The Maxwell Case

18 Pages Posted: 19 Jul 2007  

John A. E. Pottow

University of Michigan Law School

Abstract

International bankruptcy scholars well know the Maxwell case as probably the most important litigation precedent in this fledgling jurisprudential field. What they tend to know less about is the "back story" of the redoubtable Robert Maxwell (born Jan Ludwick Hock). A towering, inspiring, and larger than life figure, Maxwell built an international publishing empire that spanned the globe before it came crashing down in scandal after his mysterious death. This book chapter (in a book devoted to the back stories of famous bankruptcy cases) explores Maxwell's life, business, fall from grace and, of course, posthumous bankruptcy. In so doing, it analyzes both the legal issues involved in the regulation of cross-border financial distress as well as certain eternal truths about the human condition (and, indeed, the corporate form).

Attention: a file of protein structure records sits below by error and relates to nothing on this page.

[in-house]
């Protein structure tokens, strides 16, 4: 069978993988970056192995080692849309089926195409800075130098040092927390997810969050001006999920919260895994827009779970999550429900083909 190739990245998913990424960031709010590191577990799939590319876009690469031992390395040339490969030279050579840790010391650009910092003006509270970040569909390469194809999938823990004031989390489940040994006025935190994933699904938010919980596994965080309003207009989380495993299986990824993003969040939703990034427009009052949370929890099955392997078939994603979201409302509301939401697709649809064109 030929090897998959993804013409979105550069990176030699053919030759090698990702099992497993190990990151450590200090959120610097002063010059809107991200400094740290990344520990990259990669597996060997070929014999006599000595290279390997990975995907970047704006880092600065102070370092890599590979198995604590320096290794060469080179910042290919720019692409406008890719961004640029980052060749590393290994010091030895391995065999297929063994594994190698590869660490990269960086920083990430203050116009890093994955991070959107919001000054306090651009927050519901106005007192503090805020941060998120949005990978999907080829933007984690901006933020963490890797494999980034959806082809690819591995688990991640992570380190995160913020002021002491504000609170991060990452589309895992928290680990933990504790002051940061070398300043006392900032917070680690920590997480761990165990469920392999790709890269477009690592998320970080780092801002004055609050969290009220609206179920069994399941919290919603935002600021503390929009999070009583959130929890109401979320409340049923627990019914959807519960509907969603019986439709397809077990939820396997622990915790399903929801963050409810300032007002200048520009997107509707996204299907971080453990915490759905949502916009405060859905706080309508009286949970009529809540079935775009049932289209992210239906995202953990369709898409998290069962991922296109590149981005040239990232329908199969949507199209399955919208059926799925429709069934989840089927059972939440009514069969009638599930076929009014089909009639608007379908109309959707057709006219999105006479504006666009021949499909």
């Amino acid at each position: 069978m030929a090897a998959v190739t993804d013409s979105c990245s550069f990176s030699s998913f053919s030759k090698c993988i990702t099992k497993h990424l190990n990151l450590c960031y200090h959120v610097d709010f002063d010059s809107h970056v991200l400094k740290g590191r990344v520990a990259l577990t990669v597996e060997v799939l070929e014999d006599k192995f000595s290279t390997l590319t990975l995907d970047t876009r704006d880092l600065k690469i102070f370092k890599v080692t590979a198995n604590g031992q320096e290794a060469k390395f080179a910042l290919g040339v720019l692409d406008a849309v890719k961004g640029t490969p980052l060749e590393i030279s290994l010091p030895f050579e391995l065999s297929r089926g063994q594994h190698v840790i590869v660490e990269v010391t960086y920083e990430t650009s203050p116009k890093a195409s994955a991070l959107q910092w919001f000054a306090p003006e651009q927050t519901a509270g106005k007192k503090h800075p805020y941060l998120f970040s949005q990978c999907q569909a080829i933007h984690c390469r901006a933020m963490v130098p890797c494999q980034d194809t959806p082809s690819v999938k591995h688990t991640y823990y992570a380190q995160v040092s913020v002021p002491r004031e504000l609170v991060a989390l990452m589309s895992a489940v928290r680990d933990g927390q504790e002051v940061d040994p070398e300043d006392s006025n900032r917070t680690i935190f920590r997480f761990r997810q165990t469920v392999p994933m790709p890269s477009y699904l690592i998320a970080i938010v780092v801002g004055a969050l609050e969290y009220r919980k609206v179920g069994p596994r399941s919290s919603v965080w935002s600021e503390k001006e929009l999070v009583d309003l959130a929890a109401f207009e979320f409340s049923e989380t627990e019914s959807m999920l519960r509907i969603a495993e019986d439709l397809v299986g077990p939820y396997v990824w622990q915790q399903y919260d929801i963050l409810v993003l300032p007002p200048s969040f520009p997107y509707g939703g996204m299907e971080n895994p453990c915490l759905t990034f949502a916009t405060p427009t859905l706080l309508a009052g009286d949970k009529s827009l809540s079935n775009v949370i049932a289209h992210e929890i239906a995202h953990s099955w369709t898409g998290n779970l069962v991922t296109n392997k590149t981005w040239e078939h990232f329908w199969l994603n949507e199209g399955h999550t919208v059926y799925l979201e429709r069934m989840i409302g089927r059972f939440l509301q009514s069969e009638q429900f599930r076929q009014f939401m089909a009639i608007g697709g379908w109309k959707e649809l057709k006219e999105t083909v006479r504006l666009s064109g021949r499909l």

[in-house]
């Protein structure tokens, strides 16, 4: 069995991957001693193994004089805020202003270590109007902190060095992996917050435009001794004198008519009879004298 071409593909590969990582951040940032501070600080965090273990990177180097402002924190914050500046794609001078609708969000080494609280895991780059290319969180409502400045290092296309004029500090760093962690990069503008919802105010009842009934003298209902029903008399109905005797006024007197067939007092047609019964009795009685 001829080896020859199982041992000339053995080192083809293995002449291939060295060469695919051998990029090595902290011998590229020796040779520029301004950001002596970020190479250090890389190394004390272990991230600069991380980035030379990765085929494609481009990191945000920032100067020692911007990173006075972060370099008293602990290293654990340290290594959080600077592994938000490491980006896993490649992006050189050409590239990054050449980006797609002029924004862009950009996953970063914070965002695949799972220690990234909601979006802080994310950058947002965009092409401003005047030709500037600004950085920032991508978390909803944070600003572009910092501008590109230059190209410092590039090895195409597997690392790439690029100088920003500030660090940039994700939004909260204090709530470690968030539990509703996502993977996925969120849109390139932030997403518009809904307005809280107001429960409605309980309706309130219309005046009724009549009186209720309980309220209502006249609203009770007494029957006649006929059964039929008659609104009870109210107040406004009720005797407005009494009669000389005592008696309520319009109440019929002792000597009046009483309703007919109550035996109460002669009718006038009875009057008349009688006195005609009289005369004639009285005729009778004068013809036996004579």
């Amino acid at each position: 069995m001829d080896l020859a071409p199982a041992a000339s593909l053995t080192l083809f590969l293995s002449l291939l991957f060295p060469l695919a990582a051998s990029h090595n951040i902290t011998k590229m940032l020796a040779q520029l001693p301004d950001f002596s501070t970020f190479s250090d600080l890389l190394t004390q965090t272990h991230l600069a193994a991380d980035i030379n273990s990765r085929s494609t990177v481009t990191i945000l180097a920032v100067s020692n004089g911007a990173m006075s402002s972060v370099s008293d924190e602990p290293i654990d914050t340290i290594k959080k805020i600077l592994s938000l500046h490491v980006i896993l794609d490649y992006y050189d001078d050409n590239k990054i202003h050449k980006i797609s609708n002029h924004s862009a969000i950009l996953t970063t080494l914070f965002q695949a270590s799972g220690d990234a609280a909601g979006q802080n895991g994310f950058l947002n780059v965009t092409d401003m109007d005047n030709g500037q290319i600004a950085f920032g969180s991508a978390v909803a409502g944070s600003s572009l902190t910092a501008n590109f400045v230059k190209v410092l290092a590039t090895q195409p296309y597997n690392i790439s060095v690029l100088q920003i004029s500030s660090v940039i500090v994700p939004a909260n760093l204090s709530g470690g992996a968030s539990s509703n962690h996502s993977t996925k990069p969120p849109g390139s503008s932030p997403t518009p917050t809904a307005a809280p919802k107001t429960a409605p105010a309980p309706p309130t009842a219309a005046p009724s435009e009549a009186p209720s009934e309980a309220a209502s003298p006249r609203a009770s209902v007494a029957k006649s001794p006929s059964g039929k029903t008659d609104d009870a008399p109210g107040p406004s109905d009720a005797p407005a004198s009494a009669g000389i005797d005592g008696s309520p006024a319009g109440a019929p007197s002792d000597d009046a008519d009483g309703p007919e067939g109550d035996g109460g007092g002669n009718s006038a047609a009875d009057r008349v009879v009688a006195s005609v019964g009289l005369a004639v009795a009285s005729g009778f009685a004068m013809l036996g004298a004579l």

Keywords: posthumous bankruptcy

JEL Classification: G33

Suggested Citation

Pottow, John A. E., The Maxwell Case. BANKRUPTCY LAW STORIES, R. Rasmusen, ed., pp. 222-237, 2007; U of Michigan Law & Economics, Olin Working Paper No. 07-012; U of Michigan Public Law Working Paper No. 89. Available at SSRN: https://ssrn.com/abstract=1000448

John A. E. Pottow (Contact Author)

University of Michigan Law School ( email )

625 South State Street
Ann Arbor, MI 48109-1215
United States
734-647-3736 (Phone)

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